What are the Main Neurotransmitters?

What are main neurotransmitters?

paul king imageNeuroscientist Paul King weighs in via Quora:



There are three main categories of neurotransmitters in the brain:

  • Small molecules used for fast-action excitatory / inhibitory information transmission (glutamate, GABA)
  • Small molecules used for slower modulation of network activity (dopamine,serotonin, and 3 others)
  • Peptides (large protein molecules) used for even slower modulation of circuit function (endorphins, cannabinoids, oxytocin, many others)
GABA, 3D neurotransmitter, neuroscience, molecule

Below are the main neurotransmitters in the brain organized by functional role, along with their short abbreviation, their approximate role, and the letter code used for their associated neuroreceptors. For example, the neurotransmitter “dopamine” is abbreviated “DA” and its receptors have names like D1, D2, D3, D4, and D5.

Small molecule – signal transmission:

  • glutamate (Glu) – excitatory, receptors are AMPA, NMDA, kainate, mGluR
  • GABA – inhibitory, receptors are “GABA”

Small molecule – neuromodulators:

  • dopamine (DA) – behavior learning, receptors are “D”
  • serotonin (5-HT) – mood(?), receptors are “5-HT”
  • acetylcholine (ACh) – attention, receptors are “M” and nicotinic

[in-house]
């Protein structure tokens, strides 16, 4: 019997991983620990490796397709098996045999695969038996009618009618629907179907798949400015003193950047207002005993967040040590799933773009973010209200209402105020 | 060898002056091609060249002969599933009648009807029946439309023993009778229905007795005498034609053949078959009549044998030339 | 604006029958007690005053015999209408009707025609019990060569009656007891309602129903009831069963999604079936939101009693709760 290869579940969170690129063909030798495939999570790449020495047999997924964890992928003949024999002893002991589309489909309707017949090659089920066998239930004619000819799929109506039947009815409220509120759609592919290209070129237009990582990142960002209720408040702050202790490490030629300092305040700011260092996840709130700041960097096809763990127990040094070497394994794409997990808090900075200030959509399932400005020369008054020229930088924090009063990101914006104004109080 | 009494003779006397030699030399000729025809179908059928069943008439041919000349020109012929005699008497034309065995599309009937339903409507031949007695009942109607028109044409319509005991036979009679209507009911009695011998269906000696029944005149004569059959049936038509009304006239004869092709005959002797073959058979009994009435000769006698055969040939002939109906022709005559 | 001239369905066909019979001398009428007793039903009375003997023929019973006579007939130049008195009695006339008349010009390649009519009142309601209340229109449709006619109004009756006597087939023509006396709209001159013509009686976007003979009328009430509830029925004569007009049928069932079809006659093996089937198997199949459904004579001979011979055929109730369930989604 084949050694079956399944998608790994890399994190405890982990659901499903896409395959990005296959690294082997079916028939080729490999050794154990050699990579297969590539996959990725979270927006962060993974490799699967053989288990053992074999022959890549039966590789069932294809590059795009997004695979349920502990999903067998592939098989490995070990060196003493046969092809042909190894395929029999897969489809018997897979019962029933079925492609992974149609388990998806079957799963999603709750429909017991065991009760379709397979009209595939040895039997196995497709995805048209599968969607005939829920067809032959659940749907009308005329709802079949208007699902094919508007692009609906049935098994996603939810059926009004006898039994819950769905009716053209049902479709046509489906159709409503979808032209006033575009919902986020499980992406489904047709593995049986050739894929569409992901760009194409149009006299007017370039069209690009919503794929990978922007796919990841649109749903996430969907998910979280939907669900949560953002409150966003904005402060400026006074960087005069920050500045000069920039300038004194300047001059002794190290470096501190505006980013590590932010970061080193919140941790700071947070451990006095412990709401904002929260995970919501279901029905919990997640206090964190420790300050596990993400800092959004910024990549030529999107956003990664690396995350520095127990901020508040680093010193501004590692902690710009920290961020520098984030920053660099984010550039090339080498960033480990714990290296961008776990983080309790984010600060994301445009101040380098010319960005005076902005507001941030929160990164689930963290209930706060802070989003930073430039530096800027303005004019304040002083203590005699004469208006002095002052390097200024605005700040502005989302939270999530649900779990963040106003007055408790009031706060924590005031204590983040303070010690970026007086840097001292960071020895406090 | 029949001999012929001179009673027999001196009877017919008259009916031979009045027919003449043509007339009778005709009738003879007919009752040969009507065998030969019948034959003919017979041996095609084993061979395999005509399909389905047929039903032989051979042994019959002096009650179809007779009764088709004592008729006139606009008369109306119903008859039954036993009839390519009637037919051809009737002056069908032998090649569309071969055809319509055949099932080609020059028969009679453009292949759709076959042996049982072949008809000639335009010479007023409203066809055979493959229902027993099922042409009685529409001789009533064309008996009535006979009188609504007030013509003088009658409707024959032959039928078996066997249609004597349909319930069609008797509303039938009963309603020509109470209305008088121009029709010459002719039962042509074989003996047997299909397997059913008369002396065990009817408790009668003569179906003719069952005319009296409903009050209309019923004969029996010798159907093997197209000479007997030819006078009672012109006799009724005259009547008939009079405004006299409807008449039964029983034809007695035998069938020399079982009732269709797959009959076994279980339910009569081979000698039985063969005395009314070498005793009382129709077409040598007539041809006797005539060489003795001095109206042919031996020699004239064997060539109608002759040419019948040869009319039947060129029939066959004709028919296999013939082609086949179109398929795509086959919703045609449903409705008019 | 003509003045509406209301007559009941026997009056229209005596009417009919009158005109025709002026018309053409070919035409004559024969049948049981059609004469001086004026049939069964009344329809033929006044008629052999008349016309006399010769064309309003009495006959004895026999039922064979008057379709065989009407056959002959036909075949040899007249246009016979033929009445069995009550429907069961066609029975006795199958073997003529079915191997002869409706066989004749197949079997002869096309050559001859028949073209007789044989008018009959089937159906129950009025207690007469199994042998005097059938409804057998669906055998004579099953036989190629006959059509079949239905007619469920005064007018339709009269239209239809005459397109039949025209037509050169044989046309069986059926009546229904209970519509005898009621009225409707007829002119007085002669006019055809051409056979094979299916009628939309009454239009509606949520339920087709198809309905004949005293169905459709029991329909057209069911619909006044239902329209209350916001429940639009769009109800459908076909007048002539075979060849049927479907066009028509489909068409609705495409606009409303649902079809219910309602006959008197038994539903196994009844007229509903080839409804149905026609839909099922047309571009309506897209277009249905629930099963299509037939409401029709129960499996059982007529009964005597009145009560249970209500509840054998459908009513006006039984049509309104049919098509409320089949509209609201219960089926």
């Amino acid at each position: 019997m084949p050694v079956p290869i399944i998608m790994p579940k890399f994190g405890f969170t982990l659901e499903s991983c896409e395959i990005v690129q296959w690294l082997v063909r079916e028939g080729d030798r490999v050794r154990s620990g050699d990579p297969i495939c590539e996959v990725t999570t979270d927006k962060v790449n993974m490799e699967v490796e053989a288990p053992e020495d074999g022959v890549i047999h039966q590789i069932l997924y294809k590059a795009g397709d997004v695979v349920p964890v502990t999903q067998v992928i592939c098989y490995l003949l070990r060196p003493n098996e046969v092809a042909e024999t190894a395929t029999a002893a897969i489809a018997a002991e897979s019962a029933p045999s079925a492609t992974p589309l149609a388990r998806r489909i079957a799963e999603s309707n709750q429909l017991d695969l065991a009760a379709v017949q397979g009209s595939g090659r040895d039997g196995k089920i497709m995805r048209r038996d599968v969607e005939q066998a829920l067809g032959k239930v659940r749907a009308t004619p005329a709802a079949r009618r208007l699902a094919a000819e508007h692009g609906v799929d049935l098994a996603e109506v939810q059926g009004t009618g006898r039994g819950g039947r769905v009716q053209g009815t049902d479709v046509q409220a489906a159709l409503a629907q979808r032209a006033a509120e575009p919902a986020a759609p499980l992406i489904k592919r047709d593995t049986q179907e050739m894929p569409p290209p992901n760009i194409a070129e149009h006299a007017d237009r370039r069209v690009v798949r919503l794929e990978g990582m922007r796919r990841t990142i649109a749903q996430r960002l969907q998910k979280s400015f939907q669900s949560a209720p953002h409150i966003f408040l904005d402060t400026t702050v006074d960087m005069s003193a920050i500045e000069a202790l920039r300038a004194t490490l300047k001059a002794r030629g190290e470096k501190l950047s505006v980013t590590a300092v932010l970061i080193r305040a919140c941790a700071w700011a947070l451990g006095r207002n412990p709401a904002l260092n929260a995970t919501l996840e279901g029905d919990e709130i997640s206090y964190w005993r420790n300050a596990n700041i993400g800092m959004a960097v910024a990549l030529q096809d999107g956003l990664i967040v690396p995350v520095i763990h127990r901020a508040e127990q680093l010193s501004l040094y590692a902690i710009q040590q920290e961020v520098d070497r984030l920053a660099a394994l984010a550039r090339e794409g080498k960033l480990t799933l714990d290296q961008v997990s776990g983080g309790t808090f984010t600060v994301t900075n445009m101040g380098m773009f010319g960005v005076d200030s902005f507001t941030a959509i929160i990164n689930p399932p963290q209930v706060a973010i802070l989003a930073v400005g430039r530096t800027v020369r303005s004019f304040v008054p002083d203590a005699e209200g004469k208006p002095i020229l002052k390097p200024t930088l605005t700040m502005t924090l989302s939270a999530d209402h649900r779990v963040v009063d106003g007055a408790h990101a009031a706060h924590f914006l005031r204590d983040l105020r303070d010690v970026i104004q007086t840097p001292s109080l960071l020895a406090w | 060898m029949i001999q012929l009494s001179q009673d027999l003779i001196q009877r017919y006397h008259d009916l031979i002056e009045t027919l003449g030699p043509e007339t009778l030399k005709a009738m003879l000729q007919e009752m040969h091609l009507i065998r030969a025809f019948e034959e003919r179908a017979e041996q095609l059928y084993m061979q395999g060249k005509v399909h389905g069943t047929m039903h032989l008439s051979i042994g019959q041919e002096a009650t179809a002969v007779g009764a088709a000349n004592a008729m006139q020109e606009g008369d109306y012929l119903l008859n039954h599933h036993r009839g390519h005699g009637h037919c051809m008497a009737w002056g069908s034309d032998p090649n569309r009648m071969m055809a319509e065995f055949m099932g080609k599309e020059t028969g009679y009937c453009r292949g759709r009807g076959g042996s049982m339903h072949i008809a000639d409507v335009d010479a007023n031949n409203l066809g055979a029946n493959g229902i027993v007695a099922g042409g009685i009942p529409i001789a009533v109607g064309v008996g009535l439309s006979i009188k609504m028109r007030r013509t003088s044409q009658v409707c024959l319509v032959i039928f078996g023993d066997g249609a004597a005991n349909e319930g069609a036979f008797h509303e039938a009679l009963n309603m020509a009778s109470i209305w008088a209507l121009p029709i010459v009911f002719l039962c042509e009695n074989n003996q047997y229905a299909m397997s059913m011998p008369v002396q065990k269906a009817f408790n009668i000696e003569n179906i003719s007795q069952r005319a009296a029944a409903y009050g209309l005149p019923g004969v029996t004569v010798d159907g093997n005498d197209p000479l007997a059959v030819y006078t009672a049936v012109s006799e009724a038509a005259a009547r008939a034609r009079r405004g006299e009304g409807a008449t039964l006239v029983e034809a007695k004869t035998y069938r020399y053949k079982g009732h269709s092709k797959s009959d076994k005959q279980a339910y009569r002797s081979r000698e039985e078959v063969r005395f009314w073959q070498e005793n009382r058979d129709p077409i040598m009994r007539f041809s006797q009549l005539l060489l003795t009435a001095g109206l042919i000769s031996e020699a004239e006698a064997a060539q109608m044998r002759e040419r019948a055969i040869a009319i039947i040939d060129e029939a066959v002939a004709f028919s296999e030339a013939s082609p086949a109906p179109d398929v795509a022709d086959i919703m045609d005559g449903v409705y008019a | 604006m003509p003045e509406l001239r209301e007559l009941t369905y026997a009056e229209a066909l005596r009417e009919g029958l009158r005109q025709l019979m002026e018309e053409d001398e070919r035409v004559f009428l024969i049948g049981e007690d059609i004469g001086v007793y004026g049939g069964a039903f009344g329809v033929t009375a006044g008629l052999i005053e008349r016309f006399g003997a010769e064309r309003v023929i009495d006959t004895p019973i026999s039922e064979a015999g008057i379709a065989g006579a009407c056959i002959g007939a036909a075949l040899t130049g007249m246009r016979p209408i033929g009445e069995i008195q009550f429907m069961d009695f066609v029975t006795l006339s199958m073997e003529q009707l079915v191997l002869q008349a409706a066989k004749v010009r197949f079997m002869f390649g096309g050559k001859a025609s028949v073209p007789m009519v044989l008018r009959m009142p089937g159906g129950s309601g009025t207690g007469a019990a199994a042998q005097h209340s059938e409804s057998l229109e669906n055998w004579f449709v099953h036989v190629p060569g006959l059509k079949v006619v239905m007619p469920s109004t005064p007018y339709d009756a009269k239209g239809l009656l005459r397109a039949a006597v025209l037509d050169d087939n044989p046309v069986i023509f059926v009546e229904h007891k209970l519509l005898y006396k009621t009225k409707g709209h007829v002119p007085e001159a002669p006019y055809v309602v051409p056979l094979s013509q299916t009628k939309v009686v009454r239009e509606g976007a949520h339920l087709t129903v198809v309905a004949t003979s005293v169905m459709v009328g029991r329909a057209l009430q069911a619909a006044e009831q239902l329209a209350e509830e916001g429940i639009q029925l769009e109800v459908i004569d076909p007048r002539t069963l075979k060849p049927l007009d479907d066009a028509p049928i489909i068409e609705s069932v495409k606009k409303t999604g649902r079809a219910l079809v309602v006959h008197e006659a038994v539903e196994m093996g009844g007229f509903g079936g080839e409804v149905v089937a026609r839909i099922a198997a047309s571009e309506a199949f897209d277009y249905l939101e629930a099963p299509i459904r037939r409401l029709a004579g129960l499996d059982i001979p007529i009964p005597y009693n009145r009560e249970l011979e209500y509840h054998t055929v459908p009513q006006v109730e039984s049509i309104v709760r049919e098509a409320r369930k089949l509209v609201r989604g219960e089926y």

• norepinephrine (NE) – vigilance, receptors are alpha, beta
  • histamine (HIST) – sleep/wake, receptors are “H”

Small molecule – other:

  • epinephrine/adrenalin (EP/AD) – receptors are alpha, beta
  • melotonin (MEL) – circadian rhythm, receptors are “M”
  • adenosine – receptors are “A” (caffeine affects these)
  • nitric oxide (NO)
  • glycine – inhibitory, receptors are “Gly”, used only in spinal cord

Peptide (large molecule):

Oxytocin, Physorg
  • endorphins (enkephalin, dynorphin) – receptors are mu, sigma, and kappa (morphine, codeine, heroine, etc. affect these)
  • cannabinoids – receptors are “CB” (marijuana affects these)
  • oxytocin – the “love” neurotransmitter (pair-bonding)
  • orexin / hypocretin – regulation of sleep/wake cycle, receptors are “OX”, (dysfunction causes narcolepsy)
  • corticotropin releasing factor (CRF) – regulation of stress response
  • [20+ more, mostly fairly obscure]


More from Paul:

What are the Basics of Brain Chemistry?

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